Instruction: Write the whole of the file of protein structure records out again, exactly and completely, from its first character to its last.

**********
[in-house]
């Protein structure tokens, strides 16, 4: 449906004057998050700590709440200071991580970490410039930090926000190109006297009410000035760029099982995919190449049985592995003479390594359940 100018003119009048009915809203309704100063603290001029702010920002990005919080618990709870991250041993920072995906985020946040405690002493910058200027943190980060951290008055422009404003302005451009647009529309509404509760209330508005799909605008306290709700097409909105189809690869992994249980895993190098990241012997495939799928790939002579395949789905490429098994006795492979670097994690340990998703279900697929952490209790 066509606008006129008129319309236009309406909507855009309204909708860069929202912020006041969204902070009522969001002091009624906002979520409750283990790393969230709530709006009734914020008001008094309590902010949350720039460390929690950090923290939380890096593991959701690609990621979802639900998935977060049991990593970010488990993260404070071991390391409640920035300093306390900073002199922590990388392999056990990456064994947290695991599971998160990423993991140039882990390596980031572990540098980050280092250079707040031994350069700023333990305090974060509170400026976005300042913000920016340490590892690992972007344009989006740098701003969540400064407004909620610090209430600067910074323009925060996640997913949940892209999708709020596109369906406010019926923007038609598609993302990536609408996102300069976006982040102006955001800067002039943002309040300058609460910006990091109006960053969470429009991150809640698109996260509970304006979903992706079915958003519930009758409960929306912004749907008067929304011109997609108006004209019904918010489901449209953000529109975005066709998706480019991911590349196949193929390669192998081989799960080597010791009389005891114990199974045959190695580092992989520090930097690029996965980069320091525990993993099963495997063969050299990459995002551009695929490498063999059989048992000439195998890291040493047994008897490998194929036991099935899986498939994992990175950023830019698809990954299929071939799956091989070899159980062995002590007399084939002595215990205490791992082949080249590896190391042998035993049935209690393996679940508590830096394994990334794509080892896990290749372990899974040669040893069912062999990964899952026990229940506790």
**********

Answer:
[in-house]
């Protein structure tokens, strides 16, 4: 449906004057998050700590709440200071991580970490410039930090926000190109006297009410000035760029099982995919190449049985592995003479390594359940 100018003119009048009915809203309704100063603290001029702010920002990005919080618990709870991250041993920072995906985020946040405690002493910058200027943190980060951290008055422009404003302005451009647009529309509404509760209330508005799909605008306290709700097409909105189809690869992994249980895993190098990241012997495939799928790939002579395949789905490429098994006795492979670097994690340990998703279900697929952490209790 066509606008006129008129319309236009309406909507855009309204909708860069929202912020006041969204902070009522969001002091009624906002979520409750283990790393969230709530709006009734914020008001008094309590902010949350720039460390929690950090923290939380890096593991959701690609990621979802639900998935977060049991990593970010488990993260404070071991390391409640920035300093306390900073002199922590990388392999056990990456064994947290695991599971998160990423993991140039882990390596980031572990540098980050280092250079707040031994350069700023333990305090974060509170400026976005300042913000920016340490590892690992972007344009989006740098701003969540400064407004909620610090209430600067910074323009925060996640997913949940892209999708709020596109369906406010019926923007038609598609993302990536609408996102300069976006982040102006955001800067002039943002309040300058609460910006990091109006960053969470429009991150809640698109996260509970304006979903992706079915958003519930009758409960929306912004749907008067929304011109997609108006004209019904918010489901449209953000529109975005066709998706480019991911590349196949193929390669192998081989799960080597010791009389005891114990199974045959190695580092992989520090930097690029996965980069320091525990993993099963495997063969050299990459995002551009695929490498063999059989048992000439195998890291040493047994008897490998194929036991099935899986498939994992990175950023830019698809990954299929071939799956091989070899159980062995002590007399084939002595215990205490791992082949080249590896190391042998035993049935209690393996679940508590830096394994990334794509080892896990290749372990899974040669040893069912062999990964899952026990229940506790």